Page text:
One soldier, shocked by such intense sensations, pulled his hand out, experiencing a sharp pain precisely opposite to the pleasure he had felt: a pang of regret swept over him as if in one stroke he had lost everything he ever held dear. Meanwhile, his comrade, discovering that the delightful feeling ceased almost immediately after contact, plunged his other hand, then both arms, into the dazzling blue liquid until he leaned precariously over it to the point of falling in. When his partner pulled him back by the shoulders he shrieked in agony. As acute as his pain was after withdrawing one hand, he could not imagine the torment his companion must have undergone. He released his grip, and the other dove headlong into the spectral water to disappear without casting a ripple. He thought he saw his face flicker among the silvery wisps for an instant, then evanesce into nothingness.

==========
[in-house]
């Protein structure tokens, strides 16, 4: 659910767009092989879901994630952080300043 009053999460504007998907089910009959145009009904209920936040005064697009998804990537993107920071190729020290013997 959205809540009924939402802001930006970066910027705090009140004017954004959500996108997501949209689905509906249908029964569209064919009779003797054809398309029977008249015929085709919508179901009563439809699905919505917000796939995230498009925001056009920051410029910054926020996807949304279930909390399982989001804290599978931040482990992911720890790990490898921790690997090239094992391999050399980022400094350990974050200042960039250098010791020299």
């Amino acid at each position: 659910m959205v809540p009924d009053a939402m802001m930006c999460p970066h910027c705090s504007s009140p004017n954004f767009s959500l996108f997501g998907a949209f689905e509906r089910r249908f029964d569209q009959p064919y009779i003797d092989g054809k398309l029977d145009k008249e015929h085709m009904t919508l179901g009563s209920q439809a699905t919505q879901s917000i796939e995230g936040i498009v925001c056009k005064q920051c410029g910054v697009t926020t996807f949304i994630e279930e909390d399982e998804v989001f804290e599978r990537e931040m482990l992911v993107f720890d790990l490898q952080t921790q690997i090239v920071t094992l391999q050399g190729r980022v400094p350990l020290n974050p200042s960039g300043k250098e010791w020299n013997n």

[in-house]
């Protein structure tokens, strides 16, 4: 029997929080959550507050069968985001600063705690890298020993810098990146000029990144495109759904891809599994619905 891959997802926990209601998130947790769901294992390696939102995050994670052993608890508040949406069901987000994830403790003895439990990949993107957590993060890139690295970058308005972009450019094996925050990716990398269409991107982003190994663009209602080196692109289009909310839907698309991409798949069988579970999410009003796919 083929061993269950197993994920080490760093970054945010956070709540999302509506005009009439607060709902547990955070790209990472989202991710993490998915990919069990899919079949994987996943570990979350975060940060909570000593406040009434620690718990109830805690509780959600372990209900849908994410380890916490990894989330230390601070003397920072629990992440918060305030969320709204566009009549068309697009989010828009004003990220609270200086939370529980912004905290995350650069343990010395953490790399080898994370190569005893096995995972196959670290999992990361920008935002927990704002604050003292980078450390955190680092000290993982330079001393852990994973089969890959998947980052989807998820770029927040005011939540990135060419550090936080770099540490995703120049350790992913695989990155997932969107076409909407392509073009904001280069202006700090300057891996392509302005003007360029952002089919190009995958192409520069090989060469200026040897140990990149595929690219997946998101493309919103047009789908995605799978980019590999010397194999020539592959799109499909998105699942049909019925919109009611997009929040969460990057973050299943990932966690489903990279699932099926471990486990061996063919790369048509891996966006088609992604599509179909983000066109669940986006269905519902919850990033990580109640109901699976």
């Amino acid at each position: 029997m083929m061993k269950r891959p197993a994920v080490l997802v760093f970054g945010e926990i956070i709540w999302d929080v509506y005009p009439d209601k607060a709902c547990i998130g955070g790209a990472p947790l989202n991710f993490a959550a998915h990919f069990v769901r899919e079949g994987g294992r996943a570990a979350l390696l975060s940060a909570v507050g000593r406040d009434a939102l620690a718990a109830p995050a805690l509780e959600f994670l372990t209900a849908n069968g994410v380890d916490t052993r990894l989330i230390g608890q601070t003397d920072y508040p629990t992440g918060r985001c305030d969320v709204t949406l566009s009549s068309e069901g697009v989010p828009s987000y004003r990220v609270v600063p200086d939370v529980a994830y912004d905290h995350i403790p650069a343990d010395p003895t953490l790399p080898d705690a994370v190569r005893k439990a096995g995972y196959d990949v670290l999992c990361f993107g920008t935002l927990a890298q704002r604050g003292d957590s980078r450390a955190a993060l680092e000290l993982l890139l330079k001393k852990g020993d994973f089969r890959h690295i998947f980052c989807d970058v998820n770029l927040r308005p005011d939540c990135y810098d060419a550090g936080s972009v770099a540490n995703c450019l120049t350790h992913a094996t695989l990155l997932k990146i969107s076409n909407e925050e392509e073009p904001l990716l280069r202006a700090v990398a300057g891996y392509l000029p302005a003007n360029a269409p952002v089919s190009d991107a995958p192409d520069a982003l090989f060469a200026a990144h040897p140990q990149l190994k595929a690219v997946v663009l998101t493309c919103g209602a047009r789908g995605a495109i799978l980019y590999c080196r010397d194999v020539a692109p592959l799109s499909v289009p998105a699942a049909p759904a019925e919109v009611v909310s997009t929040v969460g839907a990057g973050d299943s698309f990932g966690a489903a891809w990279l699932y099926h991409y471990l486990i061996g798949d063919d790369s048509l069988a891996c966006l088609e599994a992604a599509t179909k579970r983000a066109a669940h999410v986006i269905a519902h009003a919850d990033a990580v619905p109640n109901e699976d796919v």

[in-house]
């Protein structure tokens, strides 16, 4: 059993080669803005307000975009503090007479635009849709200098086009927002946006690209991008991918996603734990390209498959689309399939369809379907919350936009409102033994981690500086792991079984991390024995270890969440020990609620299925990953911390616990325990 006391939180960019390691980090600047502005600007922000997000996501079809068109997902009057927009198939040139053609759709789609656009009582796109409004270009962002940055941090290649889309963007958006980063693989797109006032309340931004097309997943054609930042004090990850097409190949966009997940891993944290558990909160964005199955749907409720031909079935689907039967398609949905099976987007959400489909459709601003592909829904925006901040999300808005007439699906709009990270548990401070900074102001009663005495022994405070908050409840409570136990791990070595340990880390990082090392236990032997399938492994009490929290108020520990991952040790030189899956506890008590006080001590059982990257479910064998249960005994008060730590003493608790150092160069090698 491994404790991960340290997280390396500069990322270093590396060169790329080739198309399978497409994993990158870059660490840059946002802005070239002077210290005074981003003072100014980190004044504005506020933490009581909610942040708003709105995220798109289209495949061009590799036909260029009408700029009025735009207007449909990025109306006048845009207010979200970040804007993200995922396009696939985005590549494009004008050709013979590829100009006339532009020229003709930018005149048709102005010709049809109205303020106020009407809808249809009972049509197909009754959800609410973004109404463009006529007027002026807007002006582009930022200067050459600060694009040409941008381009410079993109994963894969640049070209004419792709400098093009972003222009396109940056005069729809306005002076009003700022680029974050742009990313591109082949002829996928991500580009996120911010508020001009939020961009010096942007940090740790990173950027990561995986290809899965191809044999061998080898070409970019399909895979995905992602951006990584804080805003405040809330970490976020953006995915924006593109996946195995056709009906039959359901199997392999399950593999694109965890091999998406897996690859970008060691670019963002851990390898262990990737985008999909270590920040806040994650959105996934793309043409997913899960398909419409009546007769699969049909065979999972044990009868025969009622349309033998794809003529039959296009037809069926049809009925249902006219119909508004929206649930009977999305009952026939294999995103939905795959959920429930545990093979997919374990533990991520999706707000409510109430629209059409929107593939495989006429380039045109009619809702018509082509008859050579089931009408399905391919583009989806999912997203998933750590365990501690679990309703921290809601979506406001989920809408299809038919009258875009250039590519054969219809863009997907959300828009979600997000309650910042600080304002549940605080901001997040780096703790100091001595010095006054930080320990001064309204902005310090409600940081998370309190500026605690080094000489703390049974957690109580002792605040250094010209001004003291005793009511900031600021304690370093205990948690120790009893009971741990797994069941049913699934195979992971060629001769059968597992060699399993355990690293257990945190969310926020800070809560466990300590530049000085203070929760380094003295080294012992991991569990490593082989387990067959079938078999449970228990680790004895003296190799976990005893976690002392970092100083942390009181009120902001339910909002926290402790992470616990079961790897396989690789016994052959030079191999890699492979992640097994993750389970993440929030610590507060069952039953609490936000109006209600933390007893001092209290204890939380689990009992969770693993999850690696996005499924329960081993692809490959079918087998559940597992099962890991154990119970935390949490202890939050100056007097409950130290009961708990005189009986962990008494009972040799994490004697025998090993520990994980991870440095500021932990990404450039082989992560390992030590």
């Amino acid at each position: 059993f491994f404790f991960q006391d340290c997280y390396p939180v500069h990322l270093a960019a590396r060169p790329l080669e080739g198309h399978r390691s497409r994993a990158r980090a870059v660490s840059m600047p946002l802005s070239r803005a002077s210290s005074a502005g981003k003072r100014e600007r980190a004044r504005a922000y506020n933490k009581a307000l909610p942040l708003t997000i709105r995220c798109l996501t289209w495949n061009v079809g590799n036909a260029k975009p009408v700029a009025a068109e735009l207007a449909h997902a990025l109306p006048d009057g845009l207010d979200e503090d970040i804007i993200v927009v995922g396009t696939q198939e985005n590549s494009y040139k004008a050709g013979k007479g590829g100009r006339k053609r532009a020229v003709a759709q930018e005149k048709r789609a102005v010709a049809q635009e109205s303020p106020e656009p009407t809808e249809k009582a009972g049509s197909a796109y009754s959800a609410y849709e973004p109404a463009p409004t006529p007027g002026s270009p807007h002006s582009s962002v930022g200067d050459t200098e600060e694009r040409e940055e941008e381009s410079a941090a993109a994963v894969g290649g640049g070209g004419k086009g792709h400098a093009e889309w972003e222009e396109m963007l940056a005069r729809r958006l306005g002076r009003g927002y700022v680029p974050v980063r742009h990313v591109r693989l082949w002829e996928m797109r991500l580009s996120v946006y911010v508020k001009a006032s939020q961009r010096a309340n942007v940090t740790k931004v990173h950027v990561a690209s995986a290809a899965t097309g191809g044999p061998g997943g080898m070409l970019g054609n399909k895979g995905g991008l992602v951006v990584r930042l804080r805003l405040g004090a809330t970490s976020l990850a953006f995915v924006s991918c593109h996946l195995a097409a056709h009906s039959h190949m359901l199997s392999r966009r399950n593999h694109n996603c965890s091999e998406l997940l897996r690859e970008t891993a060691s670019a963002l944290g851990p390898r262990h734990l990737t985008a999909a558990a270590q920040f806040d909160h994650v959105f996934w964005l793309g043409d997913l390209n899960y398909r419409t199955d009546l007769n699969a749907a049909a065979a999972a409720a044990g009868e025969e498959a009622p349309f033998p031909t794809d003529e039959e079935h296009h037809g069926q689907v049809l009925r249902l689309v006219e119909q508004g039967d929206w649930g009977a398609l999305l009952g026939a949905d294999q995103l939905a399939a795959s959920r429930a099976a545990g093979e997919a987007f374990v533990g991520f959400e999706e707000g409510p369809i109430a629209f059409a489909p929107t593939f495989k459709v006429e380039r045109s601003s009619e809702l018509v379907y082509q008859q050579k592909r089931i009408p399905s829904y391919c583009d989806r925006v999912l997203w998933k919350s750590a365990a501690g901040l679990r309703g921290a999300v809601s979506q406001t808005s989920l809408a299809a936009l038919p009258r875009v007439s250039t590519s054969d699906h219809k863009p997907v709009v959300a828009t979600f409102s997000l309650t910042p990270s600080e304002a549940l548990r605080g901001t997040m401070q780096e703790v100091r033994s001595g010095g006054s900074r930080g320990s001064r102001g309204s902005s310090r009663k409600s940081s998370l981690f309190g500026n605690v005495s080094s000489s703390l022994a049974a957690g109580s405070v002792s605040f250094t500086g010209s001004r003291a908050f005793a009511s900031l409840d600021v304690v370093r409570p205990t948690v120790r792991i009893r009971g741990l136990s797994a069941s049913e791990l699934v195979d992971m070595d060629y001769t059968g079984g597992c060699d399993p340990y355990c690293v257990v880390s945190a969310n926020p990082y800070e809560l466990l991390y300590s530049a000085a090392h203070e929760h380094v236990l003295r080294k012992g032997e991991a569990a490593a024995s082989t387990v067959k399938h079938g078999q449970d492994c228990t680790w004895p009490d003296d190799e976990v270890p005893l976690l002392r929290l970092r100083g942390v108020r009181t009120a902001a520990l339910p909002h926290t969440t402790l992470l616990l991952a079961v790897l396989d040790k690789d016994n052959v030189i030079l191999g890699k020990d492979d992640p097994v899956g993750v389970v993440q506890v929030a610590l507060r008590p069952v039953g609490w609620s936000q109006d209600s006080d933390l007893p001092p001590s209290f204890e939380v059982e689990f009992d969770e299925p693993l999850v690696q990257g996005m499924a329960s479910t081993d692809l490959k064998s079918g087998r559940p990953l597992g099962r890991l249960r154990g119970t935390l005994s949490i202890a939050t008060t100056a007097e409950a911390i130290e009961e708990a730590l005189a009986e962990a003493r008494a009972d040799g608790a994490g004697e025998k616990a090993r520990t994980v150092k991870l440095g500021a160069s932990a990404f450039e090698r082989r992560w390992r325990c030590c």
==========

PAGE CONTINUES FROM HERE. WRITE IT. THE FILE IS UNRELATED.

Terrified by what had just happened, he rushed back to camp to tell the other soldiers, many of whom ventured into the wilderness to witness the strange pond for themselves. Most were sufficiently frightened by the smart received upon pulling a cautious finger out of it, but several shared the fate of its discoverer, losing themselves in ecstatic nostalgia and diving in to leave no trace behind.

When Alexander, upon returning from his quest for the world’s end, learned of the charmed water’s fatal effect on his troops, he ordered a company of slaves with pickaxes and shovels to weaken the face of the overhanging cliff, and horsemen with chains to pull it down, burying the pool with its secret forever.

Credit: S.W. Rice

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Grave Shivers

January 3, 2016 at 12:00 AM
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Note from Derp: This video pasta does feature some minor gore, though it’s telegraphed before it happens. So if you are extremely squeamish about such things, please consider giving this video a pass or having a friend who is familiar with your comfort levels vet it for you beforehand.

Grave Shivers

This is a video pasta. If the embedded video is not loading for you, please click the link above to go directly to the video’s YouTube page and try watching it there.